Sunday, February 22, 2015

Voices of Franklin: Bill Callahan - Proposed Memorial Policy

Proposed Memorial at the Franklin High School

It is always a tragedy when someone loses someone close them, especially if that someone is a child. Our hearts are with the family. This letter is not directly about that loss, of which I'm sure everyone has the deepest sympathy. This letter is about why we have a policy against personal memorials on school grounds and how we decide and change school policies. 
The current policy in Franklin does not allow a memorial to an individual on school grounds. This policy was not created in a vacuum. It was decided upon after consulting a person with expertise in grief counseling, and then was voted on by the school committee and put into place based on the professional opinion that this is what would be best for the students of the school. That's fitting, since that is the primary responsibility of both the school and the school committee. 
Now the committee is considering changing this rule. Why is that? Is it because new knowledge is available that says that individual memorials are good for the students, or at least not detrimental? Is it because the expert may have been wrong, and that memorials have no effect either way. If so, it might be good to check the latest research, or to look at the policies of other schools similar to Franklin High School, and see which policies worked out the best. 
In fact, neither of these reasons is why the policy change is under consideration. The proposed policy change precipitated directly from the offer to donate a high profile memorial to a single student on public property because the family of that student has the means and desire to do so.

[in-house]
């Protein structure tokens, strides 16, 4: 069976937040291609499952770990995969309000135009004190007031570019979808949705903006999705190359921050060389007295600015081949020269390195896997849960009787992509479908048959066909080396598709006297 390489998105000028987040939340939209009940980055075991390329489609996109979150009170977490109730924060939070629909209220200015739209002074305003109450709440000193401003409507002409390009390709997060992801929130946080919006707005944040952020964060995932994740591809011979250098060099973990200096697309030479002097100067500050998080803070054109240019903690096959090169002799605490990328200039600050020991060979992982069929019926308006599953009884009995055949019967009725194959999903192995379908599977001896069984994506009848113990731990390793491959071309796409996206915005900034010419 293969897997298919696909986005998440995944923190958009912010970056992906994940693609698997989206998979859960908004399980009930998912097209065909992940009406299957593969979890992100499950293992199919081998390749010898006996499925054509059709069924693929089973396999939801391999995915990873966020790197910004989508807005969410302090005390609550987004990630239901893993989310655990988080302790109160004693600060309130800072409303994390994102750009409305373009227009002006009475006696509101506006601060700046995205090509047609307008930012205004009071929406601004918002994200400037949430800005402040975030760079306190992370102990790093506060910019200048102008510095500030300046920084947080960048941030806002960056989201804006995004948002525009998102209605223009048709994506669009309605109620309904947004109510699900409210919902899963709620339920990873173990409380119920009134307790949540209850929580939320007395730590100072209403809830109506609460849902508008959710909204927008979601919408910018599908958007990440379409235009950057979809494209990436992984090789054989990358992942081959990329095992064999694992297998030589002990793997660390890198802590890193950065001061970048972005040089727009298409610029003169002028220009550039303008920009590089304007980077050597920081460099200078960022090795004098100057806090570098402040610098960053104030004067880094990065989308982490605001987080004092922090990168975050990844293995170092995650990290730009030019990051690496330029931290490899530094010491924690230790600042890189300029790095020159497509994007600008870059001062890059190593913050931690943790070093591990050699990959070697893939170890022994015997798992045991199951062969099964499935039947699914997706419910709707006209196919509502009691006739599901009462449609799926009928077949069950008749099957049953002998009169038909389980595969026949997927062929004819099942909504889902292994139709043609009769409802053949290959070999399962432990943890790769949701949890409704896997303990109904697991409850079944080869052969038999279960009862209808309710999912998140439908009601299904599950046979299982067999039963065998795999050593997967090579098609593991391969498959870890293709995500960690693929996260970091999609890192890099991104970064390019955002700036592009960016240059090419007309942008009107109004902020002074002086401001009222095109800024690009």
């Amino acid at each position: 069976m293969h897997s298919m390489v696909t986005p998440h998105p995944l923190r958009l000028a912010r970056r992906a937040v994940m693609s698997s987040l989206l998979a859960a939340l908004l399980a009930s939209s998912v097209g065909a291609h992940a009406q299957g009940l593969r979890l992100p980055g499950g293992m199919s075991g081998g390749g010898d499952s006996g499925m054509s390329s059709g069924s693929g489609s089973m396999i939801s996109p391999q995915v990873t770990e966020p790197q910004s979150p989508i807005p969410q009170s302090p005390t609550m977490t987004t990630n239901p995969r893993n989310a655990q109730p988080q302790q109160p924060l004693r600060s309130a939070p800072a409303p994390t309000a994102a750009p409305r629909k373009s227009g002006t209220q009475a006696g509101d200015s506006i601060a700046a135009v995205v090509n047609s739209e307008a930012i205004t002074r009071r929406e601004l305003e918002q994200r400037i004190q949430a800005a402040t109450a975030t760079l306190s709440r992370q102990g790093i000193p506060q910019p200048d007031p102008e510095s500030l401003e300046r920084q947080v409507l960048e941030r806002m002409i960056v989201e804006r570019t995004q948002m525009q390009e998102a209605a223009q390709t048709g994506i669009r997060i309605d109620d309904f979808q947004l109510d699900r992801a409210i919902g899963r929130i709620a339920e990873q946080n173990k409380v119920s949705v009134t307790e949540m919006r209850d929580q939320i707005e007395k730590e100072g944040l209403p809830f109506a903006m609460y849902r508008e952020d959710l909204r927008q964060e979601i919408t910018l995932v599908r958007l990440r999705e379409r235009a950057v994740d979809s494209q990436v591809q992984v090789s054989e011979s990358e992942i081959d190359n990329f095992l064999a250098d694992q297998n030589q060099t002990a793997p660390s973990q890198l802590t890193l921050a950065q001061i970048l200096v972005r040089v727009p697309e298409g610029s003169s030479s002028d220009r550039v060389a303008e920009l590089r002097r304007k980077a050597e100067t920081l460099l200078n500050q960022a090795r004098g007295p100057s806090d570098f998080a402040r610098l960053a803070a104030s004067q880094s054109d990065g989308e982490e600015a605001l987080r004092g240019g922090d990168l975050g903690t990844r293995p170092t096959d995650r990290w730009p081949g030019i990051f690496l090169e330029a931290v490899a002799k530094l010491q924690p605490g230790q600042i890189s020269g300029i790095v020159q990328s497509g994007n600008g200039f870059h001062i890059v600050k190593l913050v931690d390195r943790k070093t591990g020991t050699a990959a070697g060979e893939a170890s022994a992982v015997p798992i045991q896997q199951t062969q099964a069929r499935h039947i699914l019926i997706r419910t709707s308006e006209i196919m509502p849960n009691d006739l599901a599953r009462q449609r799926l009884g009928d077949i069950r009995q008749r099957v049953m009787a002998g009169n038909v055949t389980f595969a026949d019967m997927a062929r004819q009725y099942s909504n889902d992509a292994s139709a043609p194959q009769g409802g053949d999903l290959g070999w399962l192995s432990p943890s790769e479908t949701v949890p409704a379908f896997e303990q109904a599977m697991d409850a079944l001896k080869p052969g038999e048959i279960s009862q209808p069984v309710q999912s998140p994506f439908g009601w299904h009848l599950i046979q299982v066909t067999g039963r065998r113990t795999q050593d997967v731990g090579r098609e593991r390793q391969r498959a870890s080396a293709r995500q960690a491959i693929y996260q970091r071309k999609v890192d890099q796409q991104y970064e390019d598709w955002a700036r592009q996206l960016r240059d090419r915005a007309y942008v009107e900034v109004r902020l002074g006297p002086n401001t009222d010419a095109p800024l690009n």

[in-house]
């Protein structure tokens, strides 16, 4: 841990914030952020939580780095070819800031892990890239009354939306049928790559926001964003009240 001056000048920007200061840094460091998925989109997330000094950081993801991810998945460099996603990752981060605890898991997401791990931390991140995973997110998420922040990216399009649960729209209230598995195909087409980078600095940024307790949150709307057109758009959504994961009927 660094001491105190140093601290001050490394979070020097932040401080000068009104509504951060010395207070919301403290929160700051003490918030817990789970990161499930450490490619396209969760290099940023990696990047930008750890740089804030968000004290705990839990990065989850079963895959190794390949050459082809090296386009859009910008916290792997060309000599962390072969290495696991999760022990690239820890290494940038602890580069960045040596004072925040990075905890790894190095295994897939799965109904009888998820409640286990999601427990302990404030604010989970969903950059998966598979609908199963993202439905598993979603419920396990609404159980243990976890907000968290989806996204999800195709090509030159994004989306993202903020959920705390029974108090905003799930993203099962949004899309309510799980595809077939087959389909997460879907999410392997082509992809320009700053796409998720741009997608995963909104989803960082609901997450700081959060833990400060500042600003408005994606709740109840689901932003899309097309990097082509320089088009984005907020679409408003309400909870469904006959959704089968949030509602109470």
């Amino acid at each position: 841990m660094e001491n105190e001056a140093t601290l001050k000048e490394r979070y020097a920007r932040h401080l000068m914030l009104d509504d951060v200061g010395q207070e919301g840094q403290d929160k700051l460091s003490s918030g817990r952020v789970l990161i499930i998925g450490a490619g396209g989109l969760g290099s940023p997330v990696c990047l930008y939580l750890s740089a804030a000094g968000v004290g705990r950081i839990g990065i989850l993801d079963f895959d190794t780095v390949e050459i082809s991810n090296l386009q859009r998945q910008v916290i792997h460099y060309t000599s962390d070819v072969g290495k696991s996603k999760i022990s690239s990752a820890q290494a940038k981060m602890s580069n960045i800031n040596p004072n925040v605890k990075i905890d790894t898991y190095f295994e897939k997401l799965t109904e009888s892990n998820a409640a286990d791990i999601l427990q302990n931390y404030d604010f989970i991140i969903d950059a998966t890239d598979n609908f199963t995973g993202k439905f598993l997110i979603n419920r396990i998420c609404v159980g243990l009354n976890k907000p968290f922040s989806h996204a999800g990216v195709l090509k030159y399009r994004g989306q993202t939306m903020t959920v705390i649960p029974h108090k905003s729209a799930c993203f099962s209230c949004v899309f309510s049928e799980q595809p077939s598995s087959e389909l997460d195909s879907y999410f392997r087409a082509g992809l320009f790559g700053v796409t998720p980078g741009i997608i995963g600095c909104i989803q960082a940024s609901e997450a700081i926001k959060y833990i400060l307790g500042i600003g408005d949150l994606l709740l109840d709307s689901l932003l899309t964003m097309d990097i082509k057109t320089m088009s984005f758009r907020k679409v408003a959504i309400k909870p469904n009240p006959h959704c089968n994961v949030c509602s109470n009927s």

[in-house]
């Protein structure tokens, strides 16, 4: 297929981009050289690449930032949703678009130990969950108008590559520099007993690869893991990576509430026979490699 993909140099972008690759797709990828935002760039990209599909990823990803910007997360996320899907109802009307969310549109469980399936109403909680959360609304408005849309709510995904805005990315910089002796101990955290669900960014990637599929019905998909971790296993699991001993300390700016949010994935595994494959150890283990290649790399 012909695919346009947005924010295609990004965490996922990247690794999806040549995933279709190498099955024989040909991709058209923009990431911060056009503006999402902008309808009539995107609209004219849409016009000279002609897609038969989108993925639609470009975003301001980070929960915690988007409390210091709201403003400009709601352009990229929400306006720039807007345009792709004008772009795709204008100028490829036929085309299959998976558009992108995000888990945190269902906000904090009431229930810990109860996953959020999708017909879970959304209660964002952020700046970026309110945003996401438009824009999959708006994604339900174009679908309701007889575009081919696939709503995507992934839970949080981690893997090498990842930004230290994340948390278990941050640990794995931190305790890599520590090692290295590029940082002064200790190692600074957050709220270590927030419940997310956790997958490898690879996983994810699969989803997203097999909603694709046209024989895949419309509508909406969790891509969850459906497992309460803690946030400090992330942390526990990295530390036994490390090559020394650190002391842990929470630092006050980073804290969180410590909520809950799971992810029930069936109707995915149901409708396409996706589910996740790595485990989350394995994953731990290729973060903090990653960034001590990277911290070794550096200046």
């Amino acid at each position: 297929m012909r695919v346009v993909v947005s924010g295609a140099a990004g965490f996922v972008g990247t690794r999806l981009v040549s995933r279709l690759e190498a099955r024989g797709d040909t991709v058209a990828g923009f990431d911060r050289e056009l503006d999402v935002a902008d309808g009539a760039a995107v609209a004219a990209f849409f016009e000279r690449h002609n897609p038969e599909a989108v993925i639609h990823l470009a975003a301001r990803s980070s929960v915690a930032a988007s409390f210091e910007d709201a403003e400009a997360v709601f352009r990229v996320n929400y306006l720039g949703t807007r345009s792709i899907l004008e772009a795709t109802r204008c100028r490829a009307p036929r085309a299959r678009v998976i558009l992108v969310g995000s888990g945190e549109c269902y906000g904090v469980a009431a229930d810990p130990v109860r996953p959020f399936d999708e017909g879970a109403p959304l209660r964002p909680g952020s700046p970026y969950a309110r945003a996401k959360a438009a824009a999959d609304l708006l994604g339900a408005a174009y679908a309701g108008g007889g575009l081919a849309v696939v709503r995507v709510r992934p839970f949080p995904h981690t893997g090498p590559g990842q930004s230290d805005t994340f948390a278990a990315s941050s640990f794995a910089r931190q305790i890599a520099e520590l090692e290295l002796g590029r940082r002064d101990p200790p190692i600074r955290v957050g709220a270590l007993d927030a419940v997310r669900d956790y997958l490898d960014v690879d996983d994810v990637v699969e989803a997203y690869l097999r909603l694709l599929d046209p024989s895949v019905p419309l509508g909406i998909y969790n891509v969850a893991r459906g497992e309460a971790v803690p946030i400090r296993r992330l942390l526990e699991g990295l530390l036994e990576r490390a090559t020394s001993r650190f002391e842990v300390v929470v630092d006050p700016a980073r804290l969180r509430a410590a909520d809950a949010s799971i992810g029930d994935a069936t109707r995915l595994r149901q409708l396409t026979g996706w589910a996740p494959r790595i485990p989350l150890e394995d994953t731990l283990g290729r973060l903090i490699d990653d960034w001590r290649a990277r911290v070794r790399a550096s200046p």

One commenter implied that kids are different, that some deserve nice privately funded memorials and some don't, and those that disagree with his view are naive. I respectfully disagree. Franklin is the birthplace of Horace Mann, the father of public education. His argument for it was that in a democracy, everyone has the right to vote, so it behooves us to make sure that everyone who is voting has the education needed to make wise decisions about candidates and policies, and that the way to ensure that is to have public schools, free to all children, regardless of means. Schools, in Mann's view, are central to a working democracy, where everyone needs to be educated. Public education, should be the great equalizer, where a child can reach his or her potential no matter how rich or powerful that child's parents are. 
I know that not all schools provide the same education, that people pick school districts based on the quality of the schools, and that the quality of the schools depends on the tax base, and thus the general wealth of the families in the district. But that doesn't mean that we should throw away rules based on science, psychology and fairness because someone of money or power feels that they are entitled to change the rules that they don't like. 
I reiterate that I don't wish any ill on the family who has lost a child. In fact, I think the idea of a personal memorial is a good one. It just should not be placed at the school. Alternatively, perhaps the memorial could be placed at the school, but dedicated to all students have lost their lives, rather than just a single individual. The memorial proposed is of a panther, the school's mascot, which represents all the students. My hope is that we can reach an agreement on this that will satisfy the family and keep to our ideal of the inherent worth and dignity of every student who has passed away, whether their parents can afford a memorial or not.

Bill Callahan

​Franklin Resident​

the proposed Kristin Graci Class of 2007 Memorial
the proposed Kristin Graci Class of 2007 Memorial

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